So when it gets cold and your supply of carbon is gone, if you keep adding nitrogen, your pile can get so hot that you kill the very microbes you are trying to nurture. And you don’t want that!

Feeding the Pile Is Harder

Keeping the decomposition process going, even in cold weather, requires continual feeding. If you don’t feed your compost regularly, decomposition stops. Let’s face it, when the weather is cold and blustery you really don’t want to be working outside. It’s easier to curl up with a book and a cup of tea than put on your boots and trudge through the mud or snow to tend your compost pile.

Don’t be too hard on yourself – it’s only human. But one of the greatest challenges to composting in the fall and winter is overcoming inertia. You’ve got to make like Nike and just do it!

Keeping Your Established Compost Pile Going

Now that you know the biggest challenges to composing in the cold, it’s time to come up with an action plan. Don’t ignore your compost as the days grow shorter. Keep feeding your compost and use these tips to keep your pile going strong all winter long!

Move Your Compost Pile Closer

If your compost pile is close by, you’re more likely to take care of it. So, divide your compost pile. Harvest what’s complete and spread over your flower and vegetable beds and in tree wells to tuck them in for a long winter’s nap. In the spring, you can turn the compost in when you turn the soil.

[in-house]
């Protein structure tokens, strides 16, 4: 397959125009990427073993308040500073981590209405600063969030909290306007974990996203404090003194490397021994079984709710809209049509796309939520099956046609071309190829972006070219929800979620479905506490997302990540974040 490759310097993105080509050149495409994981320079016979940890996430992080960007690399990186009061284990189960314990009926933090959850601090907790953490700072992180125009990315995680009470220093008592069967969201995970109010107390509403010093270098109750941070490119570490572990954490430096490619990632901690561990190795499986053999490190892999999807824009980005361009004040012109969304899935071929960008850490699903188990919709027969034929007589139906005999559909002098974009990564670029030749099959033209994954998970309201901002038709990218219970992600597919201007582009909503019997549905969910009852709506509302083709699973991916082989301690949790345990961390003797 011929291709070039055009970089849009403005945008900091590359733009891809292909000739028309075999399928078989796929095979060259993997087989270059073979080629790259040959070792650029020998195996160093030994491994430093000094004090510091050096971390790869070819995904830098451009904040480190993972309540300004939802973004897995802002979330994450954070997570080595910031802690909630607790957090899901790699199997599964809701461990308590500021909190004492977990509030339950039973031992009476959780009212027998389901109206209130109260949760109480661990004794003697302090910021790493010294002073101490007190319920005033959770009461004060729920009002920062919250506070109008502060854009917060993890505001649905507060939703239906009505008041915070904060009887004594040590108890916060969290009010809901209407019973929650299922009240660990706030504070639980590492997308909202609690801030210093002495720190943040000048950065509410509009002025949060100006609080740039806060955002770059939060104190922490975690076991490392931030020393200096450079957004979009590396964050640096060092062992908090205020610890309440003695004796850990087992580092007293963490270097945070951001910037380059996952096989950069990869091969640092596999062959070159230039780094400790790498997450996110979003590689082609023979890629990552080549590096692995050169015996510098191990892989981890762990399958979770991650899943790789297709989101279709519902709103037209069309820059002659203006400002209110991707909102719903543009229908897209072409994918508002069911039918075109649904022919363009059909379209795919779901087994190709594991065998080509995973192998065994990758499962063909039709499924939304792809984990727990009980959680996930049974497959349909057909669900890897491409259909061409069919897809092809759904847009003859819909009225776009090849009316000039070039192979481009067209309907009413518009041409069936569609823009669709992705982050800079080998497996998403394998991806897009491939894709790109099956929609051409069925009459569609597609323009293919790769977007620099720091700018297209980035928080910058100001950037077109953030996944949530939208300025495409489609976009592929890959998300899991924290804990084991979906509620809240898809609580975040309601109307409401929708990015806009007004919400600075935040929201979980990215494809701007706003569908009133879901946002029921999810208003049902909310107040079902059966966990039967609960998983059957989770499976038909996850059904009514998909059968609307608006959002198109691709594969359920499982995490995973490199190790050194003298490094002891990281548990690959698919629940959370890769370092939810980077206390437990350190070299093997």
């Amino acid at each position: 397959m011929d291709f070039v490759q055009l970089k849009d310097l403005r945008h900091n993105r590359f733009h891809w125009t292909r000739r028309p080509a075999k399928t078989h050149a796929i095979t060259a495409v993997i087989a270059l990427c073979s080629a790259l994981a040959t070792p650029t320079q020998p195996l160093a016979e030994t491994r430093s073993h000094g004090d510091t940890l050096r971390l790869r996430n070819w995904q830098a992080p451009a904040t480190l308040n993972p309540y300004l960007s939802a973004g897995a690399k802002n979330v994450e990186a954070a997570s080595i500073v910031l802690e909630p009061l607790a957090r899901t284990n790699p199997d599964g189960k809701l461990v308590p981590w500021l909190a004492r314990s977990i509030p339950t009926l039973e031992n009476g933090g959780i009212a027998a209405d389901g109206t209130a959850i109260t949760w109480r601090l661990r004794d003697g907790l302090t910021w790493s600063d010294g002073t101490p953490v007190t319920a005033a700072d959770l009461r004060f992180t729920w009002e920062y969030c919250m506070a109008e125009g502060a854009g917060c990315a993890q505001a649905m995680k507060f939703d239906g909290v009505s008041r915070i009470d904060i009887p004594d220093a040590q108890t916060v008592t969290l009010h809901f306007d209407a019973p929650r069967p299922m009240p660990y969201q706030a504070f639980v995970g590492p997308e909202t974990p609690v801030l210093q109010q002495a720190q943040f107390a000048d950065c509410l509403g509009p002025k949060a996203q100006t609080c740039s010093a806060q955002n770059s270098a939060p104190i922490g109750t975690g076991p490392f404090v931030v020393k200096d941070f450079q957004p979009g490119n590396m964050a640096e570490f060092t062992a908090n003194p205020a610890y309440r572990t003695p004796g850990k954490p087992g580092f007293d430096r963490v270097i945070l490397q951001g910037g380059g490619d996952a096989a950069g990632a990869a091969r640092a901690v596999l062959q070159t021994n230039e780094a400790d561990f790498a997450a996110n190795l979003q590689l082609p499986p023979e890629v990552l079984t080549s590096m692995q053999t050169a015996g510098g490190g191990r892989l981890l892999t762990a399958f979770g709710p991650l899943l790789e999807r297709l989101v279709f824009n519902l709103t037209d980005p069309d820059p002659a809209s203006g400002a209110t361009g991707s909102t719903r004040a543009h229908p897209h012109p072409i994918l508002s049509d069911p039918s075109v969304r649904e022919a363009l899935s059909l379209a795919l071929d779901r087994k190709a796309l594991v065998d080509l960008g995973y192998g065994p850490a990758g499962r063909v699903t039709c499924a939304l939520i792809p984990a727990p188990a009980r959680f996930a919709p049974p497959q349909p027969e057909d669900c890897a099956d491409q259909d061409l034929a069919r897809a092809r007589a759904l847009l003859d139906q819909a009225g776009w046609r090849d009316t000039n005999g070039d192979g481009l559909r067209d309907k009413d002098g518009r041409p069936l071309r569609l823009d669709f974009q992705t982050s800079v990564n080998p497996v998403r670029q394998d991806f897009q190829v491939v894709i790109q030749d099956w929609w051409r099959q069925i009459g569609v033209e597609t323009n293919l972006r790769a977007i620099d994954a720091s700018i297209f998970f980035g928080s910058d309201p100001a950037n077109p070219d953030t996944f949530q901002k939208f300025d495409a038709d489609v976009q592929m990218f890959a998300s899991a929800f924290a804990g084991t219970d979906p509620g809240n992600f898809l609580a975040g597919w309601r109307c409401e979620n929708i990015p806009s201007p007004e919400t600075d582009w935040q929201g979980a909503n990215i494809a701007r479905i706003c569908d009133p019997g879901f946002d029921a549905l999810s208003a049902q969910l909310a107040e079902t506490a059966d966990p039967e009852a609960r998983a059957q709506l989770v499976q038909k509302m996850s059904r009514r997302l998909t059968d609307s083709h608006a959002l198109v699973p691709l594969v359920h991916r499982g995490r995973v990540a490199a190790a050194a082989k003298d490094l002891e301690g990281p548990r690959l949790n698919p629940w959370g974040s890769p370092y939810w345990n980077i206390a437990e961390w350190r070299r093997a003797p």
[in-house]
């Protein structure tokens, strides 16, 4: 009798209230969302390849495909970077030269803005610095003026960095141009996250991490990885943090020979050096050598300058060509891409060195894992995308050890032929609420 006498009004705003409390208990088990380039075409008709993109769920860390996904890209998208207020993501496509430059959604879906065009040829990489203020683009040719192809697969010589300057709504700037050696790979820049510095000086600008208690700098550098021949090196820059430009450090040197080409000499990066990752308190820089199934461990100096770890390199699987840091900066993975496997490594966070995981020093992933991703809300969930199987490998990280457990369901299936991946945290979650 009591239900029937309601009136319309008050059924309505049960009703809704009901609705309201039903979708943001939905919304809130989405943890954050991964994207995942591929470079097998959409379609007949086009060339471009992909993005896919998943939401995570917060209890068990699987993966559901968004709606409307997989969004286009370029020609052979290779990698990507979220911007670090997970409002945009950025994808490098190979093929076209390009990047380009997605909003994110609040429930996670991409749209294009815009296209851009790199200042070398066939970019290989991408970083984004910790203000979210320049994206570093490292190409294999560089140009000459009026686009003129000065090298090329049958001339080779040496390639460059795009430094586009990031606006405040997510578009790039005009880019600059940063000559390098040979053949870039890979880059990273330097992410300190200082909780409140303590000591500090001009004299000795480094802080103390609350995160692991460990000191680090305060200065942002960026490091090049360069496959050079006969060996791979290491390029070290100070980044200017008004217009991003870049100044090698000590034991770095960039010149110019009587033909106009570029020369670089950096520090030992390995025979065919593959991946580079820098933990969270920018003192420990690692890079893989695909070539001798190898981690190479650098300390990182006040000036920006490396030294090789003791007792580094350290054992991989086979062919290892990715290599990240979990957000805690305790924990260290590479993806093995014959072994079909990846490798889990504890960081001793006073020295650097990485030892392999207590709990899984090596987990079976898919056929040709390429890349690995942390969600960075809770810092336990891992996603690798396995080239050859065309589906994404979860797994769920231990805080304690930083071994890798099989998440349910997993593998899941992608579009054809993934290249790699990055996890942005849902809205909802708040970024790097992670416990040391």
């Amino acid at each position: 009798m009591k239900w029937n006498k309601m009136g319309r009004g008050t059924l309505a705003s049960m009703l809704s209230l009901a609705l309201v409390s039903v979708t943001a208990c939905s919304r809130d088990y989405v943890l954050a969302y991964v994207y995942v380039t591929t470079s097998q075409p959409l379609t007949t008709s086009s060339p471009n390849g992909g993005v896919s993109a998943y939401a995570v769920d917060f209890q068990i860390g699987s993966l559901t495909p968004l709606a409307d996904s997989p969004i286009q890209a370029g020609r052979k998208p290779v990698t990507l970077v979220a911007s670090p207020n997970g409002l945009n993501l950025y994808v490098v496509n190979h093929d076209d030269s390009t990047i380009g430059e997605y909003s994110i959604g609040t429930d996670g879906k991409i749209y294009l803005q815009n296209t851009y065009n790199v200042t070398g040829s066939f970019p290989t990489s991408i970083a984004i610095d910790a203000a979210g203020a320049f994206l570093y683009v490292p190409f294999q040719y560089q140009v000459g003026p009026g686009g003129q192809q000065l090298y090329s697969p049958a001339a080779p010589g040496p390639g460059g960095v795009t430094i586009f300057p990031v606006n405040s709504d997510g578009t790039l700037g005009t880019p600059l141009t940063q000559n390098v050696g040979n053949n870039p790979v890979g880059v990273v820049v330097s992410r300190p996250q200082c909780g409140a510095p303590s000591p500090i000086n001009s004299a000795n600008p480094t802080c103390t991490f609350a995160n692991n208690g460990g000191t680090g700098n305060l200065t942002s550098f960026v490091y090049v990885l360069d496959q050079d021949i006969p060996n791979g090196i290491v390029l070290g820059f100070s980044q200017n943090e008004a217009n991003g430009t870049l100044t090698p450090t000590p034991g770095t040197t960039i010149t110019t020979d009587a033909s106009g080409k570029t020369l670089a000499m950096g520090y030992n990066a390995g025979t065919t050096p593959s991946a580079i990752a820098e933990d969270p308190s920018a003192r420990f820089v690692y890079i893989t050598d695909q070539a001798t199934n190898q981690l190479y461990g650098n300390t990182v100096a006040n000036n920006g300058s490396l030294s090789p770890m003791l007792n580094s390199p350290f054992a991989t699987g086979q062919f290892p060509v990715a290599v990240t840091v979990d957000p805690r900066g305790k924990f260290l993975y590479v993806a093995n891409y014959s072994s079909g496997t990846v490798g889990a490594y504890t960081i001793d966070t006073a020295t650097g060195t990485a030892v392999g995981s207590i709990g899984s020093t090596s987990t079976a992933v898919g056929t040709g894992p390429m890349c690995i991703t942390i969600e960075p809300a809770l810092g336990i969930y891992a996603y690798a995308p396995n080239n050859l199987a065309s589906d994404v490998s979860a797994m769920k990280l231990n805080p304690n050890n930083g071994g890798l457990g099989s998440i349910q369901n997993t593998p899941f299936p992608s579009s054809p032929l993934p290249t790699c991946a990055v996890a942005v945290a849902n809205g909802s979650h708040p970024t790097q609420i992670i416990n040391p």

Now, take a look at what’s left. This is the compost that is still in progress. If you have a large compost pile, it’s not necessary to move the entire thing. Just fill a trash can about ½ to ¾ full of your compost and place it close to the back door.

To make things easier, you may even want to invest in a portable compost tumbler to use in the colder months. The key to this trick is getting that tumbler or temporary compost can as close as possible to the back or side door. The shorter the walk to the compost, the greater the chances you will care for it. And that’s how you’re going to overcome the inertia.

Store Up Carbon

You won’t be feeding your compost as often as you do in the warmer months, but you will still need to feed the pile.